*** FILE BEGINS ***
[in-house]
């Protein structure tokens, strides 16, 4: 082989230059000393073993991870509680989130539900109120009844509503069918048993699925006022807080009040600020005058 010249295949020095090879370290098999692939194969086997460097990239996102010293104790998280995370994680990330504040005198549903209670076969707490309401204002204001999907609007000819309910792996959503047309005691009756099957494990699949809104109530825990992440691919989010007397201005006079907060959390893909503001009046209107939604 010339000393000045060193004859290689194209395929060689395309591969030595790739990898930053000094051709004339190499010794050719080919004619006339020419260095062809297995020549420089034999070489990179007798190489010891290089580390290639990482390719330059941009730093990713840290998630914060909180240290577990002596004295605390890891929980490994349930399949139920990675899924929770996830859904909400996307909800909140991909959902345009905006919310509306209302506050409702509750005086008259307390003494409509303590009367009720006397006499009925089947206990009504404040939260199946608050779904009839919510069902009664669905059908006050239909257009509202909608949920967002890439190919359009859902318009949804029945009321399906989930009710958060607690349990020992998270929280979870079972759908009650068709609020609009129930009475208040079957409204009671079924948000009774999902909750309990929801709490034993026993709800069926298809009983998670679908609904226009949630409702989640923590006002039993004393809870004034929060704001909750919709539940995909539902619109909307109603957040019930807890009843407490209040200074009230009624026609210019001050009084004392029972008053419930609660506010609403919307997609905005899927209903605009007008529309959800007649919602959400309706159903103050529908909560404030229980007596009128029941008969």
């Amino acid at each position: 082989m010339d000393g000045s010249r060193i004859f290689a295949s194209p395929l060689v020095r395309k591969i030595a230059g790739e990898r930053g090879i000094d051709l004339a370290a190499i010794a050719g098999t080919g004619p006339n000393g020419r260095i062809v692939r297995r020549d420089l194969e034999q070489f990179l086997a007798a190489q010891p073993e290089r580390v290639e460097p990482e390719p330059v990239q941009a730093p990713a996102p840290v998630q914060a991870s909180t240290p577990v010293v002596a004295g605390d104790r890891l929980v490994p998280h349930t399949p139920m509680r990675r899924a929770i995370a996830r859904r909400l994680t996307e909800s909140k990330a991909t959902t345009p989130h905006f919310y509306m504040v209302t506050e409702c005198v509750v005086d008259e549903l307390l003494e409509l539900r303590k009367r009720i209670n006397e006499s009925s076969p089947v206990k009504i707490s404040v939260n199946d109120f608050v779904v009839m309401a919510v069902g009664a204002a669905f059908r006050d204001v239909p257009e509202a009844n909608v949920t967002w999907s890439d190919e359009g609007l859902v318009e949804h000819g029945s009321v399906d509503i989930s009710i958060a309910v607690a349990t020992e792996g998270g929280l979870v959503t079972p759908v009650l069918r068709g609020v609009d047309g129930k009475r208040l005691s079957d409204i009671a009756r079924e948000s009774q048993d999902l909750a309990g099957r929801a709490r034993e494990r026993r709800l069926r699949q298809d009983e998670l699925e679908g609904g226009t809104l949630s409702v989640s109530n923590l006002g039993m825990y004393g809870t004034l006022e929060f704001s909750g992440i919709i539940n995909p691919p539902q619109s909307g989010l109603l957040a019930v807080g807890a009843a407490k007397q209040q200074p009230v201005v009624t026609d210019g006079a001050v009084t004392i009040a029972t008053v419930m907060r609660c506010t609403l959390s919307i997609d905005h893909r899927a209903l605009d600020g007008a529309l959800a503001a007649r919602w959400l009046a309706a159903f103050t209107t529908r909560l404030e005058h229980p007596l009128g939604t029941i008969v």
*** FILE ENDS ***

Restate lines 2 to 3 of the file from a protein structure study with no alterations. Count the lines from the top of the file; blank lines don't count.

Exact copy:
């Protein structure tokens, strides 16, 4: 082989230059000393073993991870509680989130539900109120009844509503069918048993699925006022807080009040600020005058 010249295949020095090879370290098999692939194969086997460097990239996102010293104790998280995370994680990330504040005198549903209670076969707490309401204002204001999907609007000819309910792996959503047309005691009756099957494990699949809104109530825990992440691919989010007397201005006079907060959390893909503001009046209107939604 010339000393000045060193004859290689194209395929060689395309591969030595790739990898930053000094051709004339190499010794050719080919004619006339020419260095062809297995020549420089034999070489990179007798190489010891290089580390290639990482390719330059941009730093990713840290998630914060909180240290577990002596004295605390890891929980490994349930399949139920990675899924929770996830859904909400996307909800909140991909959902345009905006919310509306209302506050409702509750005086008259307390003494409509303590009367009720006397006499009925089947206990009504404040939260199946608050779904009839919510069902009664669905059908006050239909257009509202909608949920967002890439190919359009859902318009949804029945009321399906989930009710958060607690349990020992998270929280979870079972759908009650068709609020609009129930009475208040079957409204009671079924948000009774999902909750309990929801709490034993026993709800069926298809009983998670679908609904226009949630409702989640923590006002039993004393809870004034929060704001909750919709539940995909539902619109909307109603957040019930807890009843407490209040200074009230009624026609210019001050009084004392029972008053419930609660506010609403919307997609905005899927209903605009007008529309959800007649919602959400309706159903103050529908909560404030229980007596009128029941008969």
């Amino acid at each position: 082989m010339d000393g000045s010249r060193i004859f290689a295949s194209p395929l060689v020095r395309k591969i030595a230059g790739e990898r930053g090879i000094d051709l004339a370290a190499i010794a050719g098999t080919g004619p006339n000393g020419r260095i062809v692939r297995r020549d420089l194969e034999q070489f990179l086997a007798a190489q010891p073993e290089r580390v290639e460097p990482e390719p330059v990239q941009a730093p990713a996102p840290v998630q914060a991870s909180t240290p577990v010293v002596a004295g605390d104790r890891l929980v490994p998280h349930t399949p139920m509680r990675r899924a929770i995370a996830r859904r909400l994680t996307e909800s909140k990330a991909t959902t345009p989130h905006f919310y509306m504040v209302t506050e409702c005198v509750v005086d008259e549903l307390l003494e409509l539900r303590k009367r009720i209670n006397e006499s009925s076969p089947v206990k009504i707490s404040v939260n199946d109120f608050v779904v009839m309401a919510v069902g009664a204002a669905f059908r006050d204001v239909p257009e509202a009844n909608v949920t967002w999907s890439d190919e359009g609007l859902v318009e949804h000819g029945s009321v399906d509503i989930s009710i958060a309910v607690a349990t020992e792996g998270g929280l979870v959503t079972p759908v009650l069918r068709g609020v609009d047309g129930k009475r208040l005691s079957d409204i009671a009756r079924e948000s009774q048993d999902l909750a309990g099957r929801a709490r034993e494990r026993r709800l069926r699949q298809d009983e998670l699925e679908g609904g226009t809104l949630s409702v989640s109530n923590l006002g039993m825990y004393g809870t004034l006022e929060f704001s909750g992440i919709i539940n995909p691919p539902q619109s909307g989010l109603l957040a019930v807080g807890a009843a407490k007397q209040q200074p009230v201005v009624t026609d210019g006079a001050v009084t004392i009040a029972t008053v419930m907060r609660c506010t609403l959390s919307i997609d905005h893909r899927a209903l605009d600020g007008a529309l959800a503001a007649r919602w959400l009046a309706a159903f103050t209107t529908r909560l404030e005058h229980p007596l009128g939604t029941i008969v």